Background: Adverse health effects of exposure to environmental tobacco smoke (ETS) among non-smokers have been studied occasionally in developing countries.
Aims: To study the effects of exposure to ETS on outcome in pregnancy
Settings and design: A cross-sectional study at a secondary level teaching hospital Material and Methods: Consecutive 576 non-smoking women delivering a singleton live baby were studied. A pre-designed structured questionnaire was used to record the details of exposure to ETS at home. The maternal and foetal variables were compared among those who were exposed to ETS vis-à-vis not exposed. Unpaired Student t-test was used for the comparison of continuous variables and Fisher's Exact test was used for categorical variables. Multiple logistic regression analysis was performed after including all variables found to have significant differences on univariate analysis.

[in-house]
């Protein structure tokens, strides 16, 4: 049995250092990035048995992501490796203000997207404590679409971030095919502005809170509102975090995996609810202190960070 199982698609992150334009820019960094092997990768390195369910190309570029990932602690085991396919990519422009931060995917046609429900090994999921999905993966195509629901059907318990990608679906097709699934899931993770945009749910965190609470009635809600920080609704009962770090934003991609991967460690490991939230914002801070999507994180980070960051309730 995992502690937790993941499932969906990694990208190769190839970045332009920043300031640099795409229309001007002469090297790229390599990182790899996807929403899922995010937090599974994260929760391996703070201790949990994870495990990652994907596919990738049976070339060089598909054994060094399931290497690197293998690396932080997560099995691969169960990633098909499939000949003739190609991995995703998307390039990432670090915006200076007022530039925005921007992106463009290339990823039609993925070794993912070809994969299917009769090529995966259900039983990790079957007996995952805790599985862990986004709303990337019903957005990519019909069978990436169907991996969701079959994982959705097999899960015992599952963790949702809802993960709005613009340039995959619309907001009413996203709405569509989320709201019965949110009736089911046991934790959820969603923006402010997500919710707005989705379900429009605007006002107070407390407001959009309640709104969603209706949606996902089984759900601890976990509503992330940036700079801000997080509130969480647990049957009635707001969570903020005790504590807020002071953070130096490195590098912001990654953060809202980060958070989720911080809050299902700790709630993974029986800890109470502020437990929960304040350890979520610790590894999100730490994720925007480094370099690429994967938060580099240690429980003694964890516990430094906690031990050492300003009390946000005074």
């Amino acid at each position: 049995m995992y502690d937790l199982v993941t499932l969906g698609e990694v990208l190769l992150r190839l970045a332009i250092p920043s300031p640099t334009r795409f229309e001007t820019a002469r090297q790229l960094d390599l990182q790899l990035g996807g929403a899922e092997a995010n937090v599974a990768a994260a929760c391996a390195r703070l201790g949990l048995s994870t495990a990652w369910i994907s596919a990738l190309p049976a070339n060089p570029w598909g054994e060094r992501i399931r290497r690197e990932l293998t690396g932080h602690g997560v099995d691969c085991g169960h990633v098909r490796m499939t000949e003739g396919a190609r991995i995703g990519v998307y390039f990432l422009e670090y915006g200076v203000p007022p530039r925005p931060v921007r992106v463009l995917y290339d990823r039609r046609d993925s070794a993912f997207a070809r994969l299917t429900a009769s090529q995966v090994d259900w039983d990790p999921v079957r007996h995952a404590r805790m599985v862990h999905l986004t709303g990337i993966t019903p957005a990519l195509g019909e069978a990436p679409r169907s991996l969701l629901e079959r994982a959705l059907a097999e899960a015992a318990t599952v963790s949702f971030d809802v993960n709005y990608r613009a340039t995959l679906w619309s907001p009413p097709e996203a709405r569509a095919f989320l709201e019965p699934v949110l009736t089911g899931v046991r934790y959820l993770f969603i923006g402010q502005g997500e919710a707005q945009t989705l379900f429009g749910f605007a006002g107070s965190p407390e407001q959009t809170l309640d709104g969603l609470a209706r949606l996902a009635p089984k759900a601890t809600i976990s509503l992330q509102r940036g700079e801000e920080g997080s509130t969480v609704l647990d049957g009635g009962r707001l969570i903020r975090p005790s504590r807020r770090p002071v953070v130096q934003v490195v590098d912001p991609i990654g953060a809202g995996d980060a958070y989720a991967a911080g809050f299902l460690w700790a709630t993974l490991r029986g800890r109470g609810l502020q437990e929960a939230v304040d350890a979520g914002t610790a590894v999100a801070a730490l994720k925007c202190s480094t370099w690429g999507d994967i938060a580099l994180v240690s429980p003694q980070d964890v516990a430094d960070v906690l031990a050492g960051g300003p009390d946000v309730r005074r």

Results: Of the 576 women studied 141 (24%) were exposed to ETS. In the mothers exposed to ETS, there was a significantly higher incidence of pre-term birth (24.1% vs. 16.1%; P = 0.027) and small-for-gestation babies (31.9% vs.17.2%; p<0.001) as compared to unexposed mothers. The mean birth weight of the babies born to the mothers exposed to ETS was 138 g less than that of babies in the unexposed group (2632 -/+577 g vs. 2770 -/+562 g respectively, p = 0.014). The multiple logistic regression analyses showed that ETS exposure during pregnancy was significantly associated with a higher risk of small-for-gestation babies (OR 2.10; 95% CI: 1.27-3.48).
Conclusion: Exposure to ETS during pregnancy is associated with higher risk of having a small-for-gestation baby.